100 Baggers by Chris Mayer
100 Baggers by Chris Mayer
I have completed the 100 baggers book by Chris Mayer. Personally, I am not too impressed by the insights provided by the book. The content seemed to be an amalgamation of the thoughts and quotes / best practices of the more esteemed value investors, with little original insight. I personally like the philosophy of the book to prepare the investor towards longer term holdings instead of churning the portfolio unnecessarily, but there are salient points that I think are logical fallacies and very dangerous for the amateur investor, and hard to implement even for full time investors. Nonetheless, I have shortlisted a number of professional investors that is attempting to implement this approach and I may segregate a portion of my <Mental-writeoff> portfolio to these stock ideas.
Problems with the Hundred Bagger approach
1) Huge survivor-ship bias and <Qualitative Back Testing>
Due to the adaptive nature of the markets, I do not think that a common quality / factor that is present in past success cases, can be reliably extrapolated to future cases. Specifically, I question the fact that the author places tremendous weight on owner operator companies as a panacea for investment success, to the point that charlatans <Theranos and Nikola> began to use this antic to market their <Silly-con Valley Startups> . Although I like the skin in the game and shareholder-manager alignment, which will encourage managers to put in their best, I noted that the author cherry picks the successes and downplays the failures.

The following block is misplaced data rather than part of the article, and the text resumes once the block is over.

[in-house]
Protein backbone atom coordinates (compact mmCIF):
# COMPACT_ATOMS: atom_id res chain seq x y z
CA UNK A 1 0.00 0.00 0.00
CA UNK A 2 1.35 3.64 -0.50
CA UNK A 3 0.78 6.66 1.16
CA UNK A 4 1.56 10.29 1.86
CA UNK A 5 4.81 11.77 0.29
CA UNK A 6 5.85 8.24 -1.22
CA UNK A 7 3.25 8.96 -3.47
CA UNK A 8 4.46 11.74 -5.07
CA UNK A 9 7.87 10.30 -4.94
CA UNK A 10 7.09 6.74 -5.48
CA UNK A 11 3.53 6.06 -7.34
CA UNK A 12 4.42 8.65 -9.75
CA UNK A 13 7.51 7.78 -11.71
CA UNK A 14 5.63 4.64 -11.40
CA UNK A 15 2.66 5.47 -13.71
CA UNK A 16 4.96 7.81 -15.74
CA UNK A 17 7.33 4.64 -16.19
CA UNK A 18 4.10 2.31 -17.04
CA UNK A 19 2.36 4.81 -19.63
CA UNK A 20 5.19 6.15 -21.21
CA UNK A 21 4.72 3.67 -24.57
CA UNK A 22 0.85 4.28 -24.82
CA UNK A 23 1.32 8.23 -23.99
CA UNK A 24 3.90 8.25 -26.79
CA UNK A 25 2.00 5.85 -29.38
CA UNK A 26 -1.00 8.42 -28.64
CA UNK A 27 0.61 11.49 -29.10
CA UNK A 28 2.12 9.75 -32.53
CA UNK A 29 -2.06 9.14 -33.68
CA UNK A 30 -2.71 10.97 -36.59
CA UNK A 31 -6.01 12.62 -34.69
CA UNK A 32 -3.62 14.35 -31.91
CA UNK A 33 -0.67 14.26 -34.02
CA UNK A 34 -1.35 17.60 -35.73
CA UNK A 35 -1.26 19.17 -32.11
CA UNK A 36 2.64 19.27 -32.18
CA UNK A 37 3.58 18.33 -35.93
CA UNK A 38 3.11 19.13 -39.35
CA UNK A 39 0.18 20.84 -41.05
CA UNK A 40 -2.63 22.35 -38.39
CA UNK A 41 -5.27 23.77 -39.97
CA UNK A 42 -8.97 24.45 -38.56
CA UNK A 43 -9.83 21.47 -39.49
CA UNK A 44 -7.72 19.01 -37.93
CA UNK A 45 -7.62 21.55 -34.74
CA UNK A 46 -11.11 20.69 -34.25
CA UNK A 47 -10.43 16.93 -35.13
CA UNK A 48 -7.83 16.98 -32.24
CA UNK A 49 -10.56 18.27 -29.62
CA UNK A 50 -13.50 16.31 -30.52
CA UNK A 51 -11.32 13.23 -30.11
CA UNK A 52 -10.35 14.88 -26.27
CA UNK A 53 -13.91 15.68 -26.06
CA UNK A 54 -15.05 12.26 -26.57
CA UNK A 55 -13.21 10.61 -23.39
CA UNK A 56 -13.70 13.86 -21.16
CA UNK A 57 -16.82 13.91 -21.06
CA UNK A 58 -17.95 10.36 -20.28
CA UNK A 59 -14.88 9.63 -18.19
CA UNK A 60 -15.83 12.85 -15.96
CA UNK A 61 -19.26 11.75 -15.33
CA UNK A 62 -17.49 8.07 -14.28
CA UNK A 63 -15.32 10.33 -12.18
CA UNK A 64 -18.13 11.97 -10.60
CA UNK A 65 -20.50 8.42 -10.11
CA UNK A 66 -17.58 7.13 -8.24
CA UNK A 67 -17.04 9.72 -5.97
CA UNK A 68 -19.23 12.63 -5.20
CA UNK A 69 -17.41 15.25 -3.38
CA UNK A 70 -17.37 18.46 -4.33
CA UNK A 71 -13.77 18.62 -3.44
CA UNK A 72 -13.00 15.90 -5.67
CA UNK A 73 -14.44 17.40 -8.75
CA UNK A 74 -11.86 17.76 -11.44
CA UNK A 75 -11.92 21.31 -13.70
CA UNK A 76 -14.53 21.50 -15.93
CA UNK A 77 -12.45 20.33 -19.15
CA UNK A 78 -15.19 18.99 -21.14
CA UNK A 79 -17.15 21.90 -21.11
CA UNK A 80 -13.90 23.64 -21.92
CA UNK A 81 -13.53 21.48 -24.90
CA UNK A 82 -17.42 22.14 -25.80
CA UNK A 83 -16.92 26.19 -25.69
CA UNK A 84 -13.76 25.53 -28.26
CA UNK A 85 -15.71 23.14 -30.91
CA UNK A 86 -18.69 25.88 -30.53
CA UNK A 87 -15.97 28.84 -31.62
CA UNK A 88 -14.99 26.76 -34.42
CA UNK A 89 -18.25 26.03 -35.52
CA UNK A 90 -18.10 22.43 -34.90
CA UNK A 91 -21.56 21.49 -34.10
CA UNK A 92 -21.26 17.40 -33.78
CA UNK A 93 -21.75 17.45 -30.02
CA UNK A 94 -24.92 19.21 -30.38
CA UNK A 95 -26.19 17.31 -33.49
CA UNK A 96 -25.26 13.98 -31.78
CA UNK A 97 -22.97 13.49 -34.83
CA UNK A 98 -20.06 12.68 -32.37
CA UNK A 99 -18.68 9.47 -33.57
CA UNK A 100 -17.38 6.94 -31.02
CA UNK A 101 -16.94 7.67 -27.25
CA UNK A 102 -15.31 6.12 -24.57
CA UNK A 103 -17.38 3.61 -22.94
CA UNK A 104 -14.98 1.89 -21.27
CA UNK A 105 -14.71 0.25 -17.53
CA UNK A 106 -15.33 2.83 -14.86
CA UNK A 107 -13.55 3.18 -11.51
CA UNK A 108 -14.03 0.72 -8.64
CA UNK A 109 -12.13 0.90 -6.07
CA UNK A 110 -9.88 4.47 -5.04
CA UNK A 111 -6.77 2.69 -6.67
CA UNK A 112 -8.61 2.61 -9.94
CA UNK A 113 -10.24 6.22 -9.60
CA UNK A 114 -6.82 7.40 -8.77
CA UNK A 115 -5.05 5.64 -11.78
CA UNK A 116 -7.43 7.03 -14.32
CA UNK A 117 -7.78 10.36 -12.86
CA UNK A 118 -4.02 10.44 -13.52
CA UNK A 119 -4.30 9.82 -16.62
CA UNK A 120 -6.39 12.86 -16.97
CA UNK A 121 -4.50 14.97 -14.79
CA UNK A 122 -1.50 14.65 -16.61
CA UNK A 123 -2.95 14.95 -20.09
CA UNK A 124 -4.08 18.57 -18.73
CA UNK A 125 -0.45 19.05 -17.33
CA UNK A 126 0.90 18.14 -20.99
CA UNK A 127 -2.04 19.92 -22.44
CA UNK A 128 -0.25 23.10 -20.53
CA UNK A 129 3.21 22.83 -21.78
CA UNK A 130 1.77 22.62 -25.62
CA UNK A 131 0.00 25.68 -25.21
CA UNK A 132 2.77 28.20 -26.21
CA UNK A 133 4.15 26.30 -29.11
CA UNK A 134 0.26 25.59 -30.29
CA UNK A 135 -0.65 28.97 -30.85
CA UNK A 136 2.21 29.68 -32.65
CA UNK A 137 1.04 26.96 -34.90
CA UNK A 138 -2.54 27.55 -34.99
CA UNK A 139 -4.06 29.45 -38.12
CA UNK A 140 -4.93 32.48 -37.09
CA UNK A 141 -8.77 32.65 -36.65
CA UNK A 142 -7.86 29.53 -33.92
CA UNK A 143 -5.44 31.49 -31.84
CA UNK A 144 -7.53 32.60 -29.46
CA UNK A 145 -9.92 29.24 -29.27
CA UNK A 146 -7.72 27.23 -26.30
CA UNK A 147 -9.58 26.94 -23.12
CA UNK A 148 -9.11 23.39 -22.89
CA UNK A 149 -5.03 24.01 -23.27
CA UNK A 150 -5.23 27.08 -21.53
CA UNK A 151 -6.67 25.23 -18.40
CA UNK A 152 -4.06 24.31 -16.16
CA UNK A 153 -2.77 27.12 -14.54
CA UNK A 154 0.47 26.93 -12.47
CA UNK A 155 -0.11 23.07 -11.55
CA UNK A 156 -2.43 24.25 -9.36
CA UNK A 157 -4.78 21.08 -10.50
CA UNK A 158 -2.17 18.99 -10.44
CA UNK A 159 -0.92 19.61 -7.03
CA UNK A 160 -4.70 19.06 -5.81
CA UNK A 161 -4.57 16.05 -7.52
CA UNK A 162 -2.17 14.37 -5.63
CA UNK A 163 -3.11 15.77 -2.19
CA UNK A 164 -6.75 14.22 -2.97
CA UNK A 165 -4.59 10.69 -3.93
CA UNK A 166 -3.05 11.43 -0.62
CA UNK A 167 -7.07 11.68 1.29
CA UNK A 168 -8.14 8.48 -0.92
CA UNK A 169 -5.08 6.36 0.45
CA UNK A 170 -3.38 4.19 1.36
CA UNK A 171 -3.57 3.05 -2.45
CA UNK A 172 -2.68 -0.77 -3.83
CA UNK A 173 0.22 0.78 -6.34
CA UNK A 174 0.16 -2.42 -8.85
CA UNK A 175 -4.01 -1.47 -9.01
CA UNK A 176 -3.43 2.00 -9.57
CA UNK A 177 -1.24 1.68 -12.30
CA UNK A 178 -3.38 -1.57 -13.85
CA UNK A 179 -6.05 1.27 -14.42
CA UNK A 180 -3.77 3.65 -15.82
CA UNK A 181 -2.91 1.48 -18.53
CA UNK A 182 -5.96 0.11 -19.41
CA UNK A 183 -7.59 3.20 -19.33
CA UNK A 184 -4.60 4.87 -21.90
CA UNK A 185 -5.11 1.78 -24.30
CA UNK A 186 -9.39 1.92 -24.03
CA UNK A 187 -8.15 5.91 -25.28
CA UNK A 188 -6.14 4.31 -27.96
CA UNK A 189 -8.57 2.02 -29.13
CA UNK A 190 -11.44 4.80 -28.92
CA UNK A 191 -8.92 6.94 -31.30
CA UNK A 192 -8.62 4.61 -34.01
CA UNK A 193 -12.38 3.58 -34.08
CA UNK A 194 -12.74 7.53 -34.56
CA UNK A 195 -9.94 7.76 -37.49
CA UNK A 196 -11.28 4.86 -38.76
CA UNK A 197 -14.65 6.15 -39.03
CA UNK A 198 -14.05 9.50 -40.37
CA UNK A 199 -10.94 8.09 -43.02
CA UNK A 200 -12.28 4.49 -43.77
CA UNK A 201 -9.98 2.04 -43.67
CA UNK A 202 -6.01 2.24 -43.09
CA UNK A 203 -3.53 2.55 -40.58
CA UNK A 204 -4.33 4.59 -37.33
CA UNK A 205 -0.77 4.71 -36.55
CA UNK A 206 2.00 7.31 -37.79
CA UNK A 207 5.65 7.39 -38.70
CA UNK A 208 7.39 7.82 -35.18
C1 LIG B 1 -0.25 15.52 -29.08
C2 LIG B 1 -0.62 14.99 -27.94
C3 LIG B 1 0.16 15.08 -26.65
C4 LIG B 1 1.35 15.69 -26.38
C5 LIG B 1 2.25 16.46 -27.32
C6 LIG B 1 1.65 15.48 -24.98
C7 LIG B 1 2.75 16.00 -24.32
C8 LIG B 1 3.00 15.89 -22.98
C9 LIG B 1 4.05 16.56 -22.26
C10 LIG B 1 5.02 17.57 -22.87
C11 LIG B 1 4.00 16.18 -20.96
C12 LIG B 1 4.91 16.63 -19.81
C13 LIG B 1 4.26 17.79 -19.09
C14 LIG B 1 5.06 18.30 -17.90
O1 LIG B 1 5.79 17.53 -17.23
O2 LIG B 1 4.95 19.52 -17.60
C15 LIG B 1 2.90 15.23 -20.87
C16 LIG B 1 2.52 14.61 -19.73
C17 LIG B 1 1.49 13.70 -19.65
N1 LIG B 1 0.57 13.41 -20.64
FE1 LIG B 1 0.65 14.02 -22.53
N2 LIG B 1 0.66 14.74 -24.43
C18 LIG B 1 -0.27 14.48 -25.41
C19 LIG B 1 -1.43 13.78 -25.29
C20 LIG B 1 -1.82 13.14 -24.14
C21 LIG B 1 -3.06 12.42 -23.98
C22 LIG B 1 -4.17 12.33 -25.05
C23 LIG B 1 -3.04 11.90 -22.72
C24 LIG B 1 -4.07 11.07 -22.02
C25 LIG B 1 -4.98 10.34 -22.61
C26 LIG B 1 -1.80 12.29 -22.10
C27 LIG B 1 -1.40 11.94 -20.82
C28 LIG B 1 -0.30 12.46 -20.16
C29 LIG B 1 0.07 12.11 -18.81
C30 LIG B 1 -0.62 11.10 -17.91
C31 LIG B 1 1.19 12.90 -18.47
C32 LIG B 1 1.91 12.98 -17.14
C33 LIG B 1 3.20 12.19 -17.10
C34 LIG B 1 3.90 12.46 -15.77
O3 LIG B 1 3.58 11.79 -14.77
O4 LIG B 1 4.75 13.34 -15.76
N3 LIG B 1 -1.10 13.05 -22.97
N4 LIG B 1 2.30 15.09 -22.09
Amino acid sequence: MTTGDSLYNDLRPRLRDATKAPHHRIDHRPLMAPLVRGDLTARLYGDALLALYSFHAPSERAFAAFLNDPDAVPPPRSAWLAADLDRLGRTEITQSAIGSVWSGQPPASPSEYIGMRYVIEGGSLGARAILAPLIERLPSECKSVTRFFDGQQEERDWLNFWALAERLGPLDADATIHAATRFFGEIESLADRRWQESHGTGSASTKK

Among the owner-operator present day champions such as Berkshire Hathaway and Amazon, there are reverse hundred baggers like Enron, Theranos and Valeant. Specifically in Asian companies, an investor implementing a 10-stock Coffee can portfolio into owner operator companies such as HongKong Land <Jardine family, Potential Value trap>, Hyflux <Olivia Lum, Recently Bankrupt>, Creative Technology <Sim Wong Hoo>, Salim conglomerate <Notorious for mistreating shareholders like First REIT>, Silverlake Axis <Potential Value trap due to stagnant revenue growth>, Stamford Land <Huge share correction due to perceived minority shareholder mistreatment in favor of family control> will not have seen the 100 bagger results the author wax lyrical about, and probably kicked out of his own fund.